[plt-scheme] Reloading code

From: Ryan Culpepper (ryanc at ccs.neu.edu)
Date: Sun Mar 2 01:20:24 EST 2008

Curt Ferguson wrote:
> Hi all.  I'm very new to scheme so I'm sure I'll have a number of
> questions.  I'll try to phrase them intelligently and clearly.
> What I'm trying to do is create a program that is basically an event
> loop.  It will read in various modules and then start the loop, the loop
> will perform various processing tasks and look for user input, without
> any input it will run various tasks again and look for input...etc.
> What I need is for a user to input a command and have the program reload
> parts of the program code, not necessarily all of it.  Probably
> individual modules.   I don't know if it would be possible for an
> internal command to reload individual procedures.  Purpose being if/when
> a source file is modified on disk, I want the user (who won't have
> access to the machine shell) to be able to reload just the modified
> portion of the code.  Or as small a section as possible that includes
> the modified section, such as a module perhaps.
> I know this is probably an extended topic to get answered by mail, so
> what I'm asking the list for is your reference links that might be
> pertinent...  Snippets, examples, modules, etc, that would show me
> things like this. (Or any examples of reloading code at all).

It's possible to re-declare modules. If those modules are participating 
in a program (that is, they've been invoked), then when you redeclare 
the module, the new version is invoked and its exports override the 
previous exports. For this to happen, you'll need to set the 
'compile-enforce-module-constants' parameter to #f before you load any 
module that you may eventually want to reload. See the section of the 
reference on "Module Re-declarations".

One main caveat (among several caveats I could list): If you reload a 
module that declares structs, then you'll generate entirely new 
structure types and you'll redefine the names of the constructors,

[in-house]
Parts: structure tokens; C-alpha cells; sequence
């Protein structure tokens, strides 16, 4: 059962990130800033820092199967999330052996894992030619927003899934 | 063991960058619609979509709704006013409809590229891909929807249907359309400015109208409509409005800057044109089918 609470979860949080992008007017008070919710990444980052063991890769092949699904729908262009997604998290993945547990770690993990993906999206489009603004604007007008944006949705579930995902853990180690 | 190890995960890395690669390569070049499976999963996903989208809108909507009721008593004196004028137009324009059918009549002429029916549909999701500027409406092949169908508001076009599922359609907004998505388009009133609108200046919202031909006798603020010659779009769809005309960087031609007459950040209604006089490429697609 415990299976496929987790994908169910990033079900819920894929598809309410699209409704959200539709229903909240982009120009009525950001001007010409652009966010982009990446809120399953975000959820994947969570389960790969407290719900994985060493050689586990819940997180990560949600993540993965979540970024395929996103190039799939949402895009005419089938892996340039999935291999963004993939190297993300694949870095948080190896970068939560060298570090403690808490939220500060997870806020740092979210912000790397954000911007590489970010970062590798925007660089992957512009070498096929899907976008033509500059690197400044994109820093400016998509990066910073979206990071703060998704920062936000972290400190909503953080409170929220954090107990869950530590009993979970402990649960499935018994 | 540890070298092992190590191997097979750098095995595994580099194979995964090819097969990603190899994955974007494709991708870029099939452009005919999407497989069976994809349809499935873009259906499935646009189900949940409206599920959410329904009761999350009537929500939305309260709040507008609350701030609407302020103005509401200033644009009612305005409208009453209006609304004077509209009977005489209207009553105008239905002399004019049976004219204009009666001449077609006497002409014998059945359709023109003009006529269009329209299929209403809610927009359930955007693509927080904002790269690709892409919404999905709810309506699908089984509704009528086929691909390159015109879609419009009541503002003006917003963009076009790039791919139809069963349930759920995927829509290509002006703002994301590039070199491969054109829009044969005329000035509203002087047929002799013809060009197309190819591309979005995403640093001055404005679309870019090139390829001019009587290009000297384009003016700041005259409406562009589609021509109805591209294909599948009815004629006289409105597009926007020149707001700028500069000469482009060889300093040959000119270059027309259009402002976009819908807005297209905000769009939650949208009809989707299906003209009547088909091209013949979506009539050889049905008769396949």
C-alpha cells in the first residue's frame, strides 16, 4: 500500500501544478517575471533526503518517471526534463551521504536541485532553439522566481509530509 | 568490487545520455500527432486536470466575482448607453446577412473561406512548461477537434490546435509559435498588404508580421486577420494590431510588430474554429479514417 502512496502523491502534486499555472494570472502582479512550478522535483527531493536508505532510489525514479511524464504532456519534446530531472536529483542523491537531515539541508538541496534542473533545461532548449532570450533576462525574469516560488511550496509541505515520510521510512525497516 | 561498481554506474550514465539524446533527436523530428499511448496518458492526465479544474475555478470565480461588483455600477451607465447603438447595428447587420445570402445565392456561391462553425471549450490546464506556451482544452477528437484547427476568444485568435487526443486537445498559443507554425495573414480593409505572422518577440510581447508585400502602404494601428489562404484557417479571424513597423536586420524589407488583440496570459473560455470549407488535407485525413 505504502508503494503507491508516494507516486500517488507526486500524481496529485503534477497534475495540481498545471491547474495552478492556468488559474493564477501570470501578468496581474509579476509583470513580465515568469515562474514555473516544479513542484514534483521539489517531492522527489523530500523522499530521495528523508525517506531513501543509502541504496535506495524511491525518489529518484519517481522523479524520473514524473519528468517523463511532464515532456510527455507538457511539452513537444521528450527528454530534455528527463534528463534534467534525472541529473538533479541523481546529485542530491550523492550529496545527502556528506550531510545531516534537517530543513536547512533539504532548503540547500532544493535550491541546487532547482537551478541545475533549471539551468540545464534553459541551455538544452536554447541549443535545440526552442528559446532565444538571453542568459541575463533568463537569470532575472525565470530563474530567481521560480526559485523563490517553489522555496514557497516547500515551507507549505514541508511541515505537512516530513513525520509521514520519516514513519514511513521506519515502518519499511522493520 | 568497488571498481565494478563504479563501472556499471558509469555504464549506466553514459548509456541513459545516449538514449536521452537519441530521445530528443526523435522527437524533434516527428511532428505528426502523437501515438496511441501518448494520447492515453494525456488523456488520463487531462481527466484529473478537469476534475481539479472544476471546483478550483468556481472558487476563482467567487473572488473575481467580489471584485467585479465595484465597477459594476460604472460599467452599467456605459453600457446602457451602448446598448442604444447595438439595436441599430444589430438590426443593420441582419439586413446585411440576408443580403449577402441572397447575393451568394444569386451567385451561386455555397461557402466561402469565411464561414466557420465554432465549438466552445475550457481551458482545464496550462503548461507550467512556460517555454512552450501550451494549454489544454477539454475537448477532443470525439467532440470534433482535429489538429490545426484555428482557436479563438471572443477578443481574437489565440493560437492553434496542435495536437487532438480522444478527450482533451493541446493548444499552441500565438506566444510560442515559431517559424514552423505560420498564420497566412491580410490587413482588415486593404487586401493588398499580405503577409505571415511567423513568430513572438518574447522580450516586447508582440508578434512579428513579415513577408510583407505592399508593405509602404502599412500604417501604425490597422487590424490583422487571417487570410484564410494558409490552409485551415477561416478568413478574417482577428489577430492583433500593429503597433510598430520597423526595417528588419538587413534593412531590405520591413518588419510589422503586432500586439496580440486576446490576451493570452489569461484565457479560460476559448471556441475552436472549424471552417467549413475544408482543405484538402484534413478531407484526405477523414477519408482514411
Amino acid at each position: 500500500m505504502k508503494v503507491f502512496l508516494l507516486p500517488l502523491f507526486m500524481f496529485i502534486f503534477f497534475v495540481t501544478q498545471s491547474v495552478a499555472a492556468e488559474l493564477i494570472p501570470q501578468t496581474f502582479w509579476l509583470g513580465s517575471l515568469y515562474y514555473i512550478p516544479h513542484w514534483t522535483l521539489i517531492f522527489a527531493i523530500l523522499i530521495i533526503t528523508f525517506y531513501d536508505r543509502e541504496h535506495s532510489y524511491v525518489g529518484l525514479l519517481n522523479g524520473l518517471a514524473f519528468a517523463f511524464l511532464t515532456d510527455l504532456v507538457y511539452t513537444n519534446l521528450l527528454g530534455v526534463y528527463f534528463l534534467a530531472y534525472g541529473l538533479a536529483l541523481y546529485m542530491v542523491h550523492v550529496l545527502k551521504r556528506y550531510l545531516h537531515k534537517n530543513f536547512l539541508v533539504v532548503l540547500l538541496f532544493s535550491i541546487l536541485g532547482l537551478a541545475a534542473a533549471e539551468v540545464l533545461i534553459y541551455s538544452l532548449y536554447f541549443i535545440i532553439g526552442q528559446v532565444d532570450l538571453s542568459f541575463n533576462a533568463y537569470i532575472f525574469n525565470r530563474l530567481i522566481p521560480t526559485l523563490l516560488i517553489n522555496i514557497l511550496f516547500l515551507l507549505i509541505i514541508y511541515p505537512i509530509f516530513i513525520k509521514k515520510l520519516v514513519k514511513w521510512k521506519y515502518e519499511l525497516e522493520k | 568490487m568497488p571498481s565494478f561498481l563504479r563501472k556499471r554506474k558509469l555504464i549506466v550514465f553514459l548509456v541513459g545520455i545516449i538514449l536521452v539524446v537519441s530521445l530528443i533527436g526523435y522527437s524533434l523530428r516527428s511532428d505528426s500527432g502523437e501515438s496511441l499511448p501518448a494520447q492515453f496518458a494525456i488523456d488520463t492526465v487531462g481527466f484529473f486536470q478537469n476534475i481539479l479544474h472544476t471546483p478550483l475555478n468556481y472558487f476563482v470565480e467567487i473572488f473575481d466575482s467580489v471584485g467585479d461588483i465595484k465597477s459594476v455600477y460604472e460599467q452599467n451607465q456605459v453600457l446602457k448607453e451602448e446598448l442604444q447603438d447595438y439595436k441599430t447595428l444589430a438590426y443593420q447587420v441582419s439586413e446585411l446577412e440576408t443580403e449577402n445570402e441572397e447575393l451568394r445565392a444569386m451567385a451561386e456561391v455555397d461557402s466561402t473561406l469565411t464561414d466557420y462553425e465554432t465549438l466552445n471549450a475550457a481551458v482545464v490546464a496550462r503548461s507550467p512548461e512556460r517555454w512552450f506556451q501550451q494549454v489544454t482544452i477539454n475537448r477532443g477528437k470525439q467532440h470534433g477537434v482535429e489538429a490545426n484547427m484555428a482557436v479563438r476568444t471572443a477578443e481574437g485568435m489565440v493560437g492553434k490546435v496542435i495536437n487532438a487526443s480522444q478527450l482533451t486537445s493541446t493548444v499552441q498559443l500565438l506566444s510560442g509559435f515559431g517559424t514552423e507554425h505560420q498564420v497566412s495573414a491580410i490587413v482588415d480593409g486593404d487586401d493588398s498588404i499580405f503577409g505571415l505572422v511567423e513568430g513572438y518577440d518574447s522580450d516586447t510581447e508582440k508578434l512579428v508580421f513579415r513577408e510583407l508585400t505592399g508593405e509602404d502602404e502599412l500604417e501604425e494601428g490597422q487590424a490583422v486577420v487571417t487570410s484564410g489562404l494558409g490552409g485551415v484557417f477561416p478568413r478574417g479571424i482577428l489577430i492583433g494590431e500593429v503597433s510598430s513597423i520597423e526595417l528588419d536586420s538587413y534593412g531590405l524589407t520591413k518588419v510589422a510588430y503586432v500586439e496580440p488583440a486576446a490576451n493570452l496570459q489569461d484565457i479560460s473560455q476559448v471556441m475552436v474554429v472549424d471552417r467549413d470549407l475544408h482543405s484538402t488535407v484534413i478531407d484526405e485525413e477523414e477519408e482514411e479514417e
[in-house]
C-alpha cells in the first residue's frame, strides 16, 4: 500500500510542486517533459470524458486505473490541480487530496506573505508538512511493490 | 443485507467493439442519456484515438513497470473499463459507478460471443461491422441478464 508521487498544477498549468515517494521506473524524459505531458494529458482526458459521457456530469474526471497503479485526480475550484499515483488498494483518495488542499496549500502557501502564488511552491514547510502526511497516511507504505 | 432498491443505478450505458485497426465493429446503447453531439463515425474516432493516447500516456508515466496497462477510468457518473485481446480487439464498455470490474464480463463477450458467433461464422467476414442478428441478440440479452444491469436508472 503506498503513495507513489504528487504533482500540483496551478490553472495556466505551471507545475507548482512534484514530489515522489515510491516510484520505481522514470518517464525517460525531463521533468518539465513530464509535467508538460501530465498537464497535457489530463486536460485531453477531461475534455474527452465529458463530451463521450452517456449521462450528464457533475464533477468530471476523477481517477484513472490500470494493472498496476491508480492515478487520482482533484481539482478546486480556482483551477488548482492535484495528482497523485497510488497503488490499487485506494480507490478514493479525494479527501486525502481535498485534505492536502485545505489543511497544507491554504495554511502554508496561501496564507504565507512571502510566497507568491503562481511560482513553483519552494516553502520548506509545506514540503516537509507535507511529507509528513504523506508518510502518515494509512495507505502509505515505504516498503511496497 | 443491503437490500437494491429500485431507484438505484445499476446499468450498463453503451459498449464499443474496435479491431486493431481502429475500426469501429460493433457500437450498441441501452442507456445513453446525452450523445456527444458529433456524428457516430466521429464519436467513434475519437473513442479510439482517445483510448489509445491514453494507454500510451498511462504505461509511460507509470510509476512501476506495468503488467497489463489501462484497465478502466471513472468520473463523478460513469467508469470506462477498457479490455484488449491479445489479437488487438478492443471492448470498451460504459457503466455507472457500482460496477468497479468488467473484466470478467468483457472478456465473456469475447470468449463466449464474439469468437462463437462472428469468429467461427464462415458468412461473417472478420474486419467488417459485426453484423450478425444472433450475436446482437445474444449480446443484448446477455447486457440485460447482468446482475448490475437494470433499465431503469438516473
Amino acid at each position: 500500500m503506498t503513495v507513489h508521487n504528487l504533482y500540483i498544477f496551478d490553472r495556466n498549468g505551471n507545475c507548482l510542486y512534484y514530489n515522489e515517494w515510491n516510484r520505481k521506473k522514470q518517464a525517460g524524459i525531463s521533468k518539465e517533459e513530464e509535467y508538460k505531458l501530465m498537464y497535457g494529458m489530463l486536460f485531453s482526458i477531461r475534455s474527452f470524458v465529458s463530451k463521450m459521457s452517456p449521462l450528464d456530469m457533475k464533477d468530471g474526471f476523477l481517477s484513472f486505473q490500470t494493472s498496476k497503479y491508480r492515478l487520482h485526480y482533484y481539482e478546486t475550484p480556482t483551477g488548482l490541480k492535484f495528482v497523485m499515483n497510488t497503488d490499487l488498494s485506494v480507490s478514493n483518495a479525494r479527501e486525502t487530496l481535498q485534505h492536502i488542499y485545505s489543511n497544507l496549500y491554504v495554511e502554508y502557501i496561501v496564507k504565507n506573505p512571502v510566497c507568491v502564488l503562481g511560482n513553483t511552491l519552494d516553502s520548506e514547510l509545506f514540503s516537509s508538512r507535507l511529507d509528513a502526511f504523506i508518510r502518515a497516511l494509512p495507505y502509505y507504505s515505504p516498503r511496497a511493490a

predicates, and accessors to work only on the new versions. If you have 
instances of the old structure types floating around, things will get weird.

Consider whether you really want to reload modules the way you 
described. You might be able to get what you want by setting up your 
code to use parameters or boxes or whatnot and updating those when you 
want to change the behavior of your program.


Here's the rough path of control in the normal loading of modules:

    'require' (or 'dynamic-require')
-> the module name resolver (see 'current-module-name-resolver')
-> the loader (see 'current-load')
-> the evaluator (see 'current-eval')

For a module to be invoked (required), it must first be declared. The 
module name resolver is responsible for loading module declarations on 
demand from the filesystem. The module name resolver keeps a table of 
modules that have been loaded. It only loads the declaration the first 
time around; subsequent requests for the module just get the existing 
declaration, even if the file has changed.

What you want to do is to bypass the module name resolver and reload the 
module declarations directly. To do this, though, you need to use some 
of the same machinery as the module name resolver to make sure you're 
redeclaring the right thing. The section on "Module Names and Loading" 
seems to be the best reference for this.

Here's some code that should give you a starting point. The reloading 
capabilities are in the "manager.ss" module. It uses 'dynamic-require' 
to start off the managed program, which consists of "value.ss" and 

;; manager.ss

#lang scheme/base
(provide reload

(compile-enforce-module-constants #f)

(define (reload x)
   (let ([resolved-x ((current-module-name-resolver) x #f #f #f)])
     (parameterize ((current-module-declare-name resolved-x))
       (load/use-compiled (resolved-module-path-name resolved-x)))))

(define go (dynamic-require "print.ss" 'print-the-value))

;; end of manager.ss

;; print.ss

#lang scheme/base
(require "value.ss")
(provide print-the-value)

(define (print-the-value)
   (printf "~a\n" the-value))

;; end of print.ss

;; value.ss

#lang scheme/base
(provide the-value)

(define the-value 'apple)

;; end of value.ss


 > (require "manager.ss")
 > (go)

Now edit "value.ss" and change 'apple' to 'orange'.

 > (reload "value.ss")
 > (go)

Hope that helps,

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